Week 6 Legislative Update From Representative Susan Concannon


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To say this session is weird is an understatement. There are no groups visiting. No interns. Very few lobbyists. One might think there would be more free time, but it is somehow filled with other work. We are rapidly approaching turnaround, which is when all the House bills (some exceptions) move to the Senate and Senate bills move to the House. Next week will be some long days on the House floor as we try to meet the deadline.

House Floor Debate

The House debated and passed 19 bills this week. These were all yes votes for me. Here are a few highlights:

Victim Protection

  • HB 2071 would increase the criminal penalties for stalking a minor.
  • HB 2029 would “count” any crime with a domestic violence designation as a prior conviction under domestic battery offenses, which would allow for harsher sentences.
  • You have likely heard the term “triggering” when an event or situation triggers violent memories of a crime. A crime victim may not have asked for mental health assistance immediately following a crime. HB 2082 would waive the time restriction to request counseling, to allow the crime victims’ compensation board to provide help.
  • HB 2001 would create the crime of sexual extortion and require offender registration.
  • HB 2062 allows the state to participate in the State Child Death Review Board national database, and for information to be shared with appropriate law enforcement and county or district attorneys for investigation and prosecution.
  • Current law gives one spouse the privilege of not testifying against the other. HB 2120 would remove that rule in the case of sexual battery.

Criminal Justice Reform

  • HB 2077 extends the Kansas criminal justice reform commission’s work beyond December 2020 and adds topics to its scope, including diversion and supervision programs, and the task of monitoring implementation of its recommendations.
  • HB 2030 would allow for early release for inmates likely to die within 120

Children and Seniors

  • HB 2114 establishes the senior care task force. This will allow legislators, along with professionals and stakeholders, to look deeper at issues impacting our senior citizens. The task force will give its final report to the legislature in January of 2023.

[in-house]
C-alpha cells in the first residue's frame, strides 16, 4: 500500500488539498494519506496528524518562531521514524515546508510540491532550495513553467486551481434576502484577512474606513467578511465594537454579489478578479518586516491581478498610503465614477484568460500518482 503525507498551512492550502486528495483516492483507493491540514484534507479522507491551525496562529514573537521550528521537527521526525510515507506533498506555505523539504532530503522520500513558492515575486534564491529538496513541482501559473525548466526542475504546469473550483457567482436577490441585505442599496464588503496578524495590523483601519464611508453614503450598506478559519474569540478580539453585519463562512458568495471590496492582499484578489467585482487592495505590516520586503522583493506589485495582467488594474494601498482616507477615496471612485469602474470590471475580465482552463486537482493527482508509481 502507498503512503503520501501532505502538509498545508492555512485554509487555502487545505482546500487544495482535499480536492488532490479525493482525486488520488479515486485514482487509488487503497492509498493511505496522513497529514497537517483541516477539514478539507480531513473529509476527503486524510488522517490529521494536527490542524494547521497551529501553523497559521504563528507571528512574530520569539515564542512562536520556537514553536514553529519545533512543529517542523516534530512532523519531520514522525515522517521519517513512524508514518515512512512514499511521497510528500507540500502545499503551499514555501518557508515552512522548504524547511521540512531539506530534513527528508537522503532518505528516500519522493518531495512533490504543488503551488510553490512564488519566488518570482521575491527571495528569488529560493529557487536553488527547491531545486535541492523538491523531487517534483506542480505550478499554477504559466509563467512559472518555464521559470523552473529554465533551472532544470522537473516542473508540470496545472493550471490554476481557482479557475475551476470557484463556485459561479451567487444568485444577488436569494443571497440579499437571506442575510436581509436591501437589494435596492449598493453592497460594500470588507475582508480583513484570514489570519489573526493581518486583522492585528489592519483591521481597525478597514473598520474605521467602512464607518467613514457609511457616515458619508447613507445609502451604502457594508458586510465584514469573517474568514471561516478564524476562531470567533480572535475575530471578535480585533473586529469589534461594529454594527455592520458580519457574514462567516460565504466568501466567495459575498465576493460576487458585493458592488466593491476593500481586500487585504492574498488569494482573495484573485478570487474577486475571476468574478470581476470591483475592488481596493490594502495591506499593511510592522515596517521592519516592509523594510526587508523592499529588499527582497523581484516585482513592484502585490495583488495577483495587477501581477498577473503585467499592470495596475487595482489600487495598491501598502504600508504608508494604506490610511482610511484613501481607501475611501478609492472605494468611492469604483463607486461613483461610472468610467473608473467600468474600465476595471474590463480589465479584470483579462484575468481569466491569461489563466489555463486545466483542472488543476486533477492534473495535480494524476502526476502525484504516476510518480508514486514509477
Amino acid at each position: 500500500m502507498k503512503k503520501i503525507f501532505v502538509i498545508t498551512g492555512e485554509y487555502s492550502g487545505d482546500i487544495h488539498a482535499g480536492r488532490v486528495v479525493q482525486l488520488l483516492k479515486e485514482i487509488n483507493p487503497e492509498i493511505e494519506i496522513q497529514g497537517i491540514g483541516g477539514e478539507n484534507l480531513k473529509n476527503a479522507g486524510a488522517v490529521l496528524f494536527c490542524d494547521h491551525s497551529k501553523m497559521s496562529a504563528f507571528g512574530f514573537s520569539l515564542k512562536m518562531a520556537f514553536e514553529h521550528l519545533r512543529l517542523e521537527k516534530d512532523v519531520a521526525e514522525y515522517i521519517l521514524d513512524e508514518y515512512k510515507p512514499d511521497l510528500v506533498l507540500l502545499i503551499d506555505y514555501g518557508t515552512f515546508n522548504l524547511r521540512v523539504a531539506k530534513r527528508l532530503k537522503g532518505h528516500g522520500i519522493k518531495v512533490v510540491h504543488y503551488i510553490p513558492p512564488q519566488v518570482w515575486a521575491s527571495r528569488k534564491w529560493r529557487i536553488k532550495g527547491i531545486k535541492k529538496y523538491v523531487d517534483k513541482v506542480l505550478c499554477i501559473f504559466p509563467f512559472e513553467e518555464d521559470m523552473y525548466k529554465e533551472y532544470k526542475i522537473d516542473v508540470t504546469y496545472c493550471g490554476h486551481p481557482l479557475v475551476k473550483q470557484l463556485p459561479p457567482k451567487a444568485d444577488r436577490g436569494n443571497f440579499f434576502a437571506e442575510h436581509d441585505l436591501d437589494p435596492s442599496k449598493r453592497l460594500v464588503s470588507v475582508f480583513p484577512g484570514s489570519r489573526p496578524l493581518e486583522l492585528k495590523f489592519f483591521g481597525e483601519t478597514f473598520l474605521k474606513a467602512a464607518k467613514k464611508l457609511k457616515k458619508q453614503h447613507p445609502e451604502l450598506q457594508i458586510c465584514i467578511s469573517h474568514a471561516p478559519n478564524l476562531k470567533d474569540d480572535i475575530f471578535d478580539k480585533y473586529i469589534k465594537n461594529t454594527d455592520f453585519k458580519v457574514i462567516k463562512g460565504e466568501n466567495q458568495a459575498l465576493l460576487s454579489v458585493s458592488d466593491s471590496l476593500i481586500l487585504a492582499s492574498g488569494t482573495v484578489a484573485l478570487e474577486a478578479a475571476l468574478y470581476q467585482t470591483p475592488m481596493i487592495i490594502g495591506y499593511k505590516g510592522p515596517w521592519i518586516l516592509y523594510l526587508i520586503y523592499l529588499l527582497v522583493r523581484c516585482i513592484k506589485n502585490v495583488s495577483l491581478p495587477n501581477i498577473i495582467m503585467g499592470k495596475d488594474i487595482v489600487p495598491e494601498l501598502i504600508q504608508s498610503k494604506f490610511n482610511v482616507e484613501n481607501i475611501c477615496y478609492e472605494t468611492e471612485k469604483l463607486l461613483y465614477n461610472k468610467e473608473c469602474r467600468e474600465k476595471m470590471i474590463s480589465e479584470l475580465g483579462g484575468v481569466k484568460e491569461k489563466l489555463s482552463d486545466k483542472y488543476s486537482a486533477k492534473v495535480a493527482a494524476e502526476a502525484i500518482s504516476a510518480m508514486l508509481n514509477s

• HB 2115 establishes the joint committee on child welfare system oversight.

I have worked very hard on both bills for 2 years and happy to see them pass the House with widespread support.


SB 15 which would create the KS Economic Recovery Loan Deposit Program as an incentive for Kansas financial institutions to offer agricultural and commercial loans by deducting the interest income received on such loans when that interest is also included as taxable income of a corporation.



We are currently receiving reports from subcommittees and building the budget. This week we have heard reports on:

  • Agriculture & Natural Resources
  • Transportation & Public Safety
  • Social Services – KDHE, KDADS, DCF, & the state mental hospitals
  • K-12

Bill hearings:

  • When the Beloit Juvenile Corrections Facility closed in 2009, the land was transferred to the City of Beloit, which is now home to the Law Enforcement Center, Library, Parks & Recreation office and shop, community garden, and USD 273 Early Learning Center and Transitional Learning Center. However, one small tract of land (east side of Walnut where the water tower is located) was omitted from the transfer and HB 2214 corrects that oversight and transfers the remaining plot to Beloit. HB 2214 passed out of committee and is headed to the House for debate.
  • HB 2195 which would provide liability protection for employers who are the victim of unemployment insurance fraud.

Children & Seniors

I have been very pleased with the robust schedule of presentations and bill hearings in this committee that I chair.

Secretary of Health & Environment, Dr. Lee Norman provided an update of the state’s vaccine rollout. Monday, Governor Kelly announced the prioritization of Kansas teachers and staff.